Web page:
Saturday, May 28, 2011

Fight sedentary life in four steps

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The post's title is intentional. Sedentary life is a vicious enemy of our health and must be fought. Many times we have discussed about nutrition and that it's more important, however it's not enough by itself. The following program assumes a normal work schedule (9:00 - 17:00).

1. Before work
Wake up half an hour earlier and go for a run or fast walk. 20 minutes are sufficient. While you are away, you can have some water heated (if that's an issue for you), so you can shower the minute you get back, have breakfast, and then leave for work. You will not believe the difference in your mood and energy.

2. After lunch
Don't rush back to your office. Don't waste time talking with coworkers at the table, either. Stand up and go for a quick walk. Whatever you do is good (for example, walk two times around the block), and 20 minutes are more than enough in this case too. You will again notice immediate difference in how you feel, and you will fight sleepiness very efficiently.

3. After work
Rest for as long as you can (the best you can do is sleep for an hour or so) and then put in a full hour of intense activity. The best choice is the gym, but feel free to do whatever you fancy (dancing, martial arts, bicycle, swimming, running etc).

4. After dinner / just before sleep
Go for one more short walk. The best thing you can do at this time is a casual stroll.

All other pieces of advice (park your car away, take the stairs etc) continue to be useful, but if you commit in doing these four steps, you will be on your way. Good luck!

Everything you need to know about carbohydrates

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1. They are the body's primal energy source (along with fats). That's why they are essential in breakfast and before/after training. They provide four calories per gram.

2. They cause the secretion of insulin. This hormone is the transport of nutrients (protein and glucose) to the muscles - and to adipose tissue.

3. They also cause water retention in muscle. As a result, a drastic cut of their ingestion will lead to fluid loss.

4. There are two ways to divide them:
a1. Simple (sugar, honey, fruit, white flour products)
a2. Complex (whole-grain products, grains, oats, rice, pasta, potatoes, vegetables, legumes)
b1. Slow-digesting (yams, wild rice, beans, fruit, pasta)
b2. Fast-digesting (white bread, white rice, mashed potatoes, cereals, juices).

5. Simple and fast carbs release more insulin. However, the speed of digestion can be reduced by combining them with fiber, fat, or protein. Raw, whole, solid, and cold carbs are slower, too.

6. They get stored in muscles as glycogen (which is the most important energy source for the muscles, and is 75% water). This makes muscles look fuller.

7. Insulin is an anabolic hormone, but it poses two threats: it increases appetite and encourages fat storage. It might also nourish cancer tumours.

8. When there is a shortage of carbs, the body is forced to use fat for energy. Fat burning byproducts are called ketones, and in extreme situations, this state is called ketosis. Even then though, the body is able to create the glucose it needs by itself.

9. They take part in the fat burning process, which is called Krebs Cycle.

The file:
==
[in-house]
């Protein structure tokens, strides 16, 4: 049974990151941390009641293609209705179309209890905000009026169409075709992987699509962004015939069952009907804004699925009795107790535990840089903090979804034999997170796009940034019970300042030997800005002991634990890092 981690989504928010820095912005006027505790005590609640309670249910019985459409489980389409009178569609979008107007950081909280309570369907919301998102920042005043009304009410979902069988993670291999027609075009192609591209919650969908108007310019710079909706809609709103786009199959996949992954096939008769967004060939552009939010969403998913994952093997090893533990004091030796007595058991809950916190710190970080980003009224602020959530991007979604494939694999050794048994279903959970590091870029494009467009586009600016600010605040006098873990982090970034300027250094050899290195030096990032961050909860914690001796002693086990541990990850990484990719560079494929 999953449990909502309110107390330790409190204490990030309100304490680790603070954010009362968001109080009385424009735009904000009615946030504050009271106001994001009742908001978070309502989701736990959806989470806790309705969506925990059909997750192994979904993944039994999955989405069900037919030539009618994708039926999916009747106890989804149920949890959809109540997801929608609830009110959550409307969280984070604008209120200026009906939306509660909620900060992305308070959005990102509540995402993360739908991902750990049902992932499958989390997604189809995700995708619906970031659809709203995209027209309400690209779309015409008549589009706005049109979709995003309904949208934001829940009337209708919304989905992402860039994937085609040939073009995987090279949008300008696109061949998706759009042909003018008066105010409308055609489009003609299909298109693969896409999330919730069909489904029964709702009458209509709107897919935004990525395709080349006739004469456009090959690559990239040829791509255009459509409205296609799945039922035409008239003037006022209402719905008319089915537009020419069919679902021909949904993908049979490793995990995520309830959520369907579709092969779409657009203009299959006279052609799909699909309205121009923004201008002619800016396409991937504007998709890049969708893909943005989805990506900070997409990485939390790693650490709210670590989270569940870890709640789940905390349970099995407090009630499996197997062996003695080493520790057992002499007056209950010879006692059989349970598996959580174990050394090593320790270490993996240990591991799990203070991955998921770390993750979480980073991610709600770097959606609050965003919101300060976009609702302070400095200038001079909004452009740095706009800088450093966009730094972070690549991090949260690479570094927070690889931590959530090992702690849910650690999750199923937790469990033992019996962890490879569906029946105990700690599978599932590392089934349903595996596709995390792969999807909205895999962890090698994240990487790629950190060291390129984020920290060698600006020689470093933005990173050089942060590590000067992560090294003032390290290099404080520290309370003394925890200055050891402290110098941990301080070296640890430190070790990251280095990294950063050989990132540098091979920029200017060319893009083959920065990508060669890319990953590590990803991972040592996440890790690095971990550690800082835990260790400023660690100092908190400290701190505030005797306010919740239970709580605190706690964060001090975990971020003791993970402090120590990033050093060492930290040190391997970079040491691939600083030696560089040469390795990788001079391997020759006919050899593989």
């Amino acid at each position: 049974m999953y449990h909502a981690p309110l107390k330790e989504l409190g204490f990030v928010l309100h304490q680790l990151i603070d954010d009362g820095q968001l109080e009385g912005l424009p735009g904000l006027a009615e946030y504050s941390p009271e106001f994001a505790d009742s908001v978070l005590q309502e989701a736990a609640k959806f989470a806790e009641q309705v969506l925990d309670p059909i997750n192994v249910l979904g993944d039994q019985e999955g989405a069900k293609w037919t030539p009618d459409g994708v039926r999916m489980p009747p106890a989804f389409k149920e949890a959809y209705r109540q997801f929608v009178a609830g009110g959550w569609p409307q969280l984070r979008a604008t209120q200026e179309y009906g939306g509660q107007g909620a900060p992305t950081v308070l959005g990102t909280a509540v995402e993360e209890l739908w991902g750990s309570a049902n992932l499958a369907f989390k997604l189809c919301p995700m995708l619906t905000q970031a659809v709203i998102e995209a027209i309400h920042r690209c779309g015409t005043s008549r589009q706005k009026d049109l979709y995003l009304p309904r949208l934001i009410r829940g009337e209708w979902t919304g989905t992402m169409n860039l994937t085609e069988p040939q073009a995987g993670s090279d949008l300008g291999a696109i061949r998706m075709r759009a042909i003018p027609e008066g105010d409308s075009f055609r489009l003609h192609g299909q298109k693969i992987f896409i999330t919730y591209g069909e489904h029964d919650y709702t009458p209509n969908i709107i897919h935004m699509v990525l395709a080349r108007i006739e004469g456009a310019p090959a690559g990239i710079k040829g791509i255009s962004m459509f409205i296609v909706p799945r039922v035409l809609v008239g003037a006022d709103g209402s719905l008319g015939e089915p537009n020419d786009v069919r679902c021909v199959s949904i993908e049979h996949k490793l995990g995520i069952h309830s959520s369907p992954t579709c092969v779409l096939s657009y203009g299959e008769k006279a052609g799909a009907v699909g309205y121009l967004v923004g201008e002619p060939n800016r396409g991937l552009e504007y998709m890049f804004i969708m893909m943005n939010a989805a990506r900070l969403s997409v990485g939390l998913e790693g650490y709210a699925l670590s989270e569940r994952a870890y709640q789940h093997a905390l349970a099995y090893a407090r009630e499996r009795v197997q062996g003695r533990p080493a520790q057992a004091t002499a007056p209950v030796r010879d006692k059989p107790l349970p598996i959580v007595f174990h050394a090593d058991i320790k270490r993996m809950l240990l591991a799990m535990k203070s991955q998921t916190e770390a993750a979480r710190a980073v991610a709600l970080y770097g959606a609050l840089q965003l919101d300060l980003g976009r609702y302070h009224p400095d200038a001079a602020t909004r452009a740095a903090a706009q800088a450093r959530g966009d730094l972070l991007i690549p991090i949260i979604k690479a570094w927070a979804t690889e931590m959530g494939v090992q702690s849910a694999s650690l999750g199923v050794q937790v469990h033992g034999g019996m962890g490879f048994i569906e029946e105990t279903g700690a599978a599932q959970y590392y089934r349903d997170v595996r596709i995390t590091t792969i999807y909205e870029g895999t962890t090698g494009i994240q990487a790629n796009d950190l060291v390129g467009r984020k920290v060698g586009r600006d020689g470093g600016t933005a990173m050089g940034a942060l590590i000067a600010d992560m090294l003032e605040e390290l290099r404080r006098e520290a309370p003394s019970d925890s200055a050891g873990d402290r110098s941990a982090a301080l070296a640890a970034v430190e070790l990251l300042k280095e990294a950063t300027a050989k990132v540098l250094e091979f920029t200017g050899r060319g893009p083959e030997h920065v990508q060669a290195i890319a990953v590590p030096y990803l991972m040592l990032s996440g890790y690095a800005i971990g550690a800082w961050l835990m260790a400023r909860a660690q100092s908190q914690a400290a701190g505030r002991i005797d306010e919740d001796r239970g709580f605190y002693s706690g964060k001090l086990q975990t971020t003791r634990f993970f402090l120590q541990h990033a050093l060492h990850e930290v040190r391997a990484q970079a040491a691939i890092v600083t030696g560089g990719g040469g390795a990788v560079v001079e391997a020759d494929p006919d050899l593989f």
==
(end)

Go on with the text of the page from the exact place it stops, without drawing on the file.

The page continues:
10. When carbs are low (and thus less glycogen is stored), protein must go up. The body will convert nitrogen to glucose. Simultaneously, more fat gets utilized for energy.

11. Some supplements that help carbs to get stored as glycogen (in muscles) and not as fat are: chromium, a-lipoic acid, omega-3 fatty acids. The best way to do it though is to consume carbs right after strenuous muscle activity.

12. A sharp spike of insulin levels (from simple carbs) along with the subsequent sharp reduction of blood glucose might cause a feeling of weakness.

Armed with this knowledge, you will be in a better position to understand why a low-carb diet will help you lose fat. Good luck!

Friday, May 6, 2011

Does sugar cause cancer?

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I am reading this article by Gary Taubes on sugar. In there, you will also find a lecture by Robert Lustig which has made some noise recently. Previously, I have blogged about this subject, too.

The new aspect is the following: sugar might cause cancer. To be more precise: insulin (which is stimulated by sugar) might nourish the tumours. This is the issue that has drawn the attention of the global nutrition society.

Of course, I can't tell if such a claim is true or not. I can say however that it sounds logical to me, because insulin's role is exactly this: to nourish tissue (muscle and fat).

But this is where the problem lies. You can't say that "I am cutting back on sugar and all carbs to stop insulin, and thus I will avoid cancer" because in this way you will stop the nutrition to your muscles too (and to your adipose tissue, but this is something you want, I suspect).

So, what should you do?

Bodybuilders are doing it for a long time: try to stimulate insulin (by consuming carbs) when your muscles need glycogen. That means certainly after weight training, and possibly in breakfast (if you are trying to put on muscle mass). As a result, carbs will go exactly where they should.

Other than that, it goes without saying that you should prefer good carbs: fruit, vegetables, honey, lactose (in milk), some potatoes, a little rice. Complex carbs (whole-grain) are not necessarily good. Generally, you should avoid processed carbs (flour-based products). This also holds true for sugar and sweets, of course.

Doing that, you reduce cancer's odds and simultaneously burn fat. What else could you ask for?